People who want therapy are not serious prospects. They are Non-Believers. If they are stuck and you have presented what could be a smart, strategic way out of being stuck, they should not be comfortable with where they presently are. You are taking them to a place outside of that Comfort Zone, yes. But even in their slight discomfort, The Believer knows that this is a vital and important thing for the company, not something to be feared.
It should take no more than one meeting for a person to not only believe change is necessary but that it has to happen now. It should take no more than two meetings for that person to believe that you are the right person to enact that change.
Beyond this, you need to ask yourself if you’re dealing with a serious prospect or a tire kicker.
I’m not proud to admit it, but on more than one occasion, I’ve had a prospect I’d met and spoken with several times before keep me on the phone for an hour talking about their problems. That was stupid. There comes a point where you must say, “You know, I’d love to continue this chat but I typically bill people beyond the ___ minute. Is that something you’re comfortable with?”
You have it in your heart or you don’t.
Think about your favorite brands – what do they have in common about their customers? They’re more than customers. They’re giant fans. They’ll defend that brand to no end. They’ll come back again and again. They’ll tell others how wonderful that brand is.
They Believe in that brand. There is no middle ground. No Semi-Believers.
This doesn’t stop when they become clients.
Are we wrong to want to strive for Believers in our agency in a collection of clientele? I don’t think so. Imagine your agency with 100% Believers. Every one of them loves you. Trusts you. Refers you business and/or might very well be open to doing more business in the right circumstance. Can’t say enough good things.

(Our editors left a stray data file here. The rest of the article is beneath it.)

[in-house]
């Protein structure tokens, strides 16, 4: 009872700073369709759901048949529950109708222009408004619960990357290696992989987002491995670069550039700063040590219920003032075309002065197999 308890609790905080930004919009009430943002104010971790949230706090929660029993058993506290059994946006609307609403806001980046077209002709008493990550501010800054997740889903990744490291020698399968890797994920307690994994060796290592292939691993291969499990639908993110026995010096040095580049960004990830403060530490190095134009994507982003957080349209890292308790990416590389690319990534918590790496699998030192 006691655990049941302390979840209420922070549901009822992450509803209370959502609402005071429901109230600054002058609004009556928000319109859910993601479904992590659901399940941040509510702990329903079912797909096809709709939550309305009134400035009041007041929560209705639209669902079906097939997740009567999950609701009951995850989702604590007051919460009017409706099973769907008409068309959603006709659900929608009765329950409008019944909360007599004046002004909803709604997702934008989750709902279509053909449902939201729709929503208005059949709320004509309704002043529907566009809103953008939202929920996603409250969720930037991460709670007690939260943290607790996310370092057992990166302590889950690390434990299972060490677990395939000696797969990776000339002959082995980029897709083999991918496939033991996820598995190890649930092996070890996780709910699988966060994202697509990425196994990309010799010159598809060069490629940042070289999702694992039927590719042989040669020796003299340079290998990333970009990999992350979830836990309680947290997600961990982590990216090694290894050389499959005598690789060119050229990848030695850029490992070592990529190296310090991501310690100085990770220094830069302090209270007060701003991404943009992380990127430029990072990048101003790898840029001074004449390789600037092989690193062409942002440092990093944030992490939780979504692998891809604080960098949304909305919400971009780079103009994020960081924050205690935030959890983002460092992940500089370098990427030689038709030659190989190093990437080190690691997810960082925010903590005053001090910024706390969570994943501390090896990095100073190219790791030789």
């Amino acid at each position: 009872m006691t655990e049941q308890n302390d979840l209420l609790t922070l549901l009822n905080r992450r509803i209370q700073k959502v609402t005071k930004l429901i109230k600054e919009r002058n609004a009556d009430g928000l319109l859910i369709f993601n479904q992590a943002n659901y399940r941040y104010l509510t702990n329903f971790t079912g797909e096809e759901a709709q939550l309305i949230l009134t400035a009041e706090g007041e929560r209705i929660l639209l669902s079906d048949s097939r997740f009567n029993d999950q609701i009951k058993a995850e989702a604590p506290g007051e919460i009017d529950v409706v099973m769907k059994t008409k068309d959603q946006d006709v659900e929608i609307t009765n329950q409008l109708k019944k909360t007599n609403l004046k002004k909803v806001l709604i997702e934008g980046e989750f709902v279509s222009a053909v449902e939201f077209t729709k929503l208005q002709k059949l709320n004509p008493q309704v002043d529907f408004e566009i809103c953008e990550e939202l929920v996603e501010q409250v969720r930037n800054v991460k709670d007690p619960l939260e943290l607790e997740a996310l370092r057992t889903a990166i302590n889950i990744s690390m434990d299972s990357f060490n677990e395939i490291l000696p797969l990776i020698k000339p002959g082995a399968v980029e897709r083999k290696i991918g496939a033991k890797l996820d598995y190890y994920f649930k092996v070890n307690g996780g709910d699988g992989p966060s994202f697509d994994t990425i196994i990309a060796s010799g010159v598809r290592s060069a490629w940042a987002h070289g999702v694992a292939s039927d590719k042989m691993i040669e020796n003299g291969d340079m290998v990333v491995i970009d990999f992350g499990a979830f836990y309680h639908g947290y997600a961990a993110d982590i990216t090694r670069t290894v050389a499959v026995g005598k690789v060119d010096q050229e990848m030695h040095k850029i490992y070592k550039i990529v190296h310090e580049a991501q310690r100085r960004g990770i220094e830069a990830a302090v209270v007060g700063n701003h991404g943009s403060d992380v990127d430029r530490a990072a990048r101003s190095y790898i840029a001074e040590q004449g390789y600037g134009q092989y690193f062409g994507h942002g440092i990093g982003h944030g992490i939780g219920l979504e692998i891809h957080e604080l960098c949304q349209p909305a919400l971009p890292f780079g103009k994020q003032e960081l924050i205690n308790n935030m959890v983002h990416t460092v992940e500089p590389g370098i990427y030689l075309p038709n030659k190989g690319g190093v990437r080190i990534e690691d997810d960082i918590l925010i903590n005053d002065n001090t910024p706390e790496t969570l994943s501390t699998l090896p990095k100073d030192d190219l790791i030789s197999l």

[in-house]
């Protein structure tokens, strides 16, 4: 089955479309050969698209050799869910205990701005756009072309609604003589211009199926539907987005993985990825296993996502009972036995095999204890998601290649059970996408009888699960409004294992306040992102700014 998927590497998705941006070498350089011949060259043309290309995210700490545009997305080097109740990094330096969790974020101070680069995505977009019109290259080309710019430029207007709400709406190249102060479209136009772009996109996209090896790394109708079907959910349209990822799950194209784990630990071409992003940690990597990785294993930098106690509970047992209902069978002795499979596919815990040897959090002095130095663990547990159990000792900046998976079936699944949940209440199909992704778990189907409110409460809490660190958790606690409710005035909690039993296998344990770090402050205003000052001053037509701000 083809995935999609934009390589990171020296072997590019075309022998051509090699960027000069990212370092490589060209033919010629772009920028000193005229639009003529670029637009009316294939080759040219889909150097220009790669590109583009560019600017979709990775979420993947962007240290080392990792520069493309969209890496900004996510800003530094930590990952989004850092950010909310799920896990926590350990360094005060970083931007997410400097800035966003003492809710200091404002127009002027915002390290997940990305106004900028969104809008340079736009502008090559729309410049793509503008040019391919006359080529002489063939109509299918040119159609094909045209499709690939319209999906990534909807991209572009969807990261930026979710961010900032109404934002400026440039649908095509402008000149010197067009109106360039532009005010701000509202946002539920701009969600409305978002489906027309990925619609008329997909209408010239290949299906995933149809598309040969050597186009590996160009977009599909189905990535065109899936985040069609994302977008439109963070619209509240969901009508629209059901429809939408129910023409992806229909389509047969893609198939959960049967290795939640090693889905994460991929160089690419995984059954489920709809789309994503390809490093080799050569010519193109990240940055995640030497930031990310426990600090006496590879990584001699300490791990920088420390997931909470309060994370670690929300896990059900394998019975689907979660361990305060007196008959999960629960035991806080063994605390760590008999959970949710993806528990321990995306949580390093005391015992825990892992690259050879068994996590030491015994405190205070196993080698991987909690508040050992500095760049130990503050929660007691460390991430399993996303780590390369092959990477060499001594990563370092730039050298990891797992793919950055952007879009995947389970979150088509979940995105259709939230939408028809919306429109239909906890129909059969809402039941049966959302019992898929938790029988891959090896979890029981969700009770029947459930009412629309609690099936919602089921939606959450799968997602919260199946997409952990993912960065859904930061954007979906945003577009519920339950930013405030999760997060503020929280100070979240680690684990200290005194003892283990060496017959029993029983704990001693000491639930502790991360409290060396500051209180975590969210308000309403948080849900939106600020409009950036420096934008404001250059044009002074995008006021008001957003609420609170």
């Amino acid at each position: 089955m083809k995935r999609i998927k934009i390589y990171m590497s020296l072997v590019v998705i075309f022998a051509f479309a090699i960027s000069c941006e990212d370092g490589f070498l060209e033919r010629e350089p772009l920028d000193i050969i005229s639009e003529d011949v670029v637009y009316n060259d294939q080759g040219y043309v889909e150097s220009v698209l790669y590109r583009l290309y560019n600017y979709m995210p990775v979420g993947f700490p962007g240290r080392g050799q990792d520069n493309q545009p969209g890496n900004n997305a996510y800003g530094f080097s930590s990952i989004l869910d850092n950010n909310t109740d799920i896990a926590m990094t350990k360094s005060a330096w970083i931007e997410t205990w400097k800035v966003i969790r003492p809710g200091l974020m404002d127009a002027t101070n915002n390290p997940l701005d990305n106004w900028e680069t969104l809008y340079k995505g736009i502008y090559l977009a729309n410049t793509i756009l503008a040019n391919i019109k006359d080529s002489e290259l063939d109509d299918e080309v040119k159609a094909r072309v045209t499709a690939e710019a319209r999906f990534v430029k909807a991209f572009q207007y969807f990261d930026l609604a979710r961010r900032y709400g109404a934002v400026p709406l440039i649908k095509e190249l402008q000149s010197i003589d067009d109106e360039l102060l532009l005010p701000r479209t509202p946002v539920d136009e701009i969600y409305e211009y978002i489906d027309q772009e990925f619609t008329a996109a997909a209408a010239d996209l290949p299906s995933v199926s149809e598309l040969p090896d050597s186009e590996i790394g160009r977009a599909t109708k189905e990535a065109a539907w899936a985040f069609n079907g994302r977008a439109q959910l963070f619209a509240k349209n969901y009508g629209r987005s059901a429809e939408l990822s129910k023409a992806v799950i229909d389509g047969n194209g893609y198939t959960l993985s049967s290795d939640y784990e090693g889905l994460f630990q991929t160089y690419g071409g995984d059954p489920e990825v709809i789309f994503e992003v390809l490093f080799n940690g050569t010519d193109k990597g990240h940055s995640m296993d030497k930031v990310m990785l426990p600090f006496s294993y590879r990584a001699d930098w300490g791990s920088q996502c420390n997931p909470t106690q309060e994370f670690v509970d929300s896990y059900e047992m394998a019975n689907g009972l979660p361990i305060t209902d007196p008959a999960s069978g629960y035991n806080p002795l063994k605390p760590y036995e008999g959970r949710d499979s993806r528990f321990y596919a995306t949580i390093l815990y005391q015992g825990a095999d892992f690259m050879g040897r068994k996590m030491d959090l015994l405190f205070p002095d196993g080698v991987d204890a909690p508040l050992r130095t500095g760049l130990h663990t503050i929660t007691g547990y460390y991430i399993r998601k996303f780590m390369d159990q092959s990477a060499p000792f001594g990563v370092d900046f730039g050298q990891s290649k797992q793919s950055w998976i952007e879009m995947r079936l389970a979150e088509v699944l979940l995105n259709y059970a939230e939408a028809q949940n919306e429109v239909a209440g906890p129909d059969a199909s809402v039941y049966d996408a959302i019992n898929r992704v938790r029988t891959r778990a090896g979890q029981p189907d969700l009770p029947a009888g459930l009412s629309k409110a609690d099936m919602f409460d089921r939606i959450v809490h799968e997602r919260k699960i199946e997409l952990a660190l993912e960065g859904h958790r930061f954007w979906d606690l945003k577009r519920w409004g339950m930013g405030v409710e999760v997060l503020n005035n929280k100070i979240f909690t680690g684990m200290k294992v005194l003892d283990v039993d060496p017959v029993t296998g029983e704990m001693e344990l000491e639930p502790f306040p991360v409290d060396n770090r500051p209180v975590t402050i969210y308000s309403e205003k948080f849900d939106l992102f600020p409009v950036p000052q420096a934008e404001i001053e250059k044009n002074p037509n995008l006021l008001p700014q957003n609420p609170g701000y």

What’s that? Some clients don’t do that? Which ones? Why? How can that be improved upon from here?
Of course this doesn’t mean they’re going to blindly agree to everything you say and do. Of course they’ll question or suggest changes. That’s normal. There’s a difference between sharing opinion and dictating, “This is what I want the ad to specifically say.” The former is still belief. The latter is not.
Believers want to be led, guided and educated. They are inspired to act now. They don’t want to just talk about it over and over and over. They don’t pretend to know everything or better than their own customer. And they see you as the expert that you are rather than being dragged kicking and screaming into new ideas or new technologies.
Look, some people just aren’t ready to go forward when the time comes. I can respect that, but you also have to have respect for yourself. The first and incredibly important step of liking someone isn’t something you have to think about over a period of several meetings and months. You just know it the first time. And you know what the concrete next steps are as a result.
You either have it in your heart or you don’t.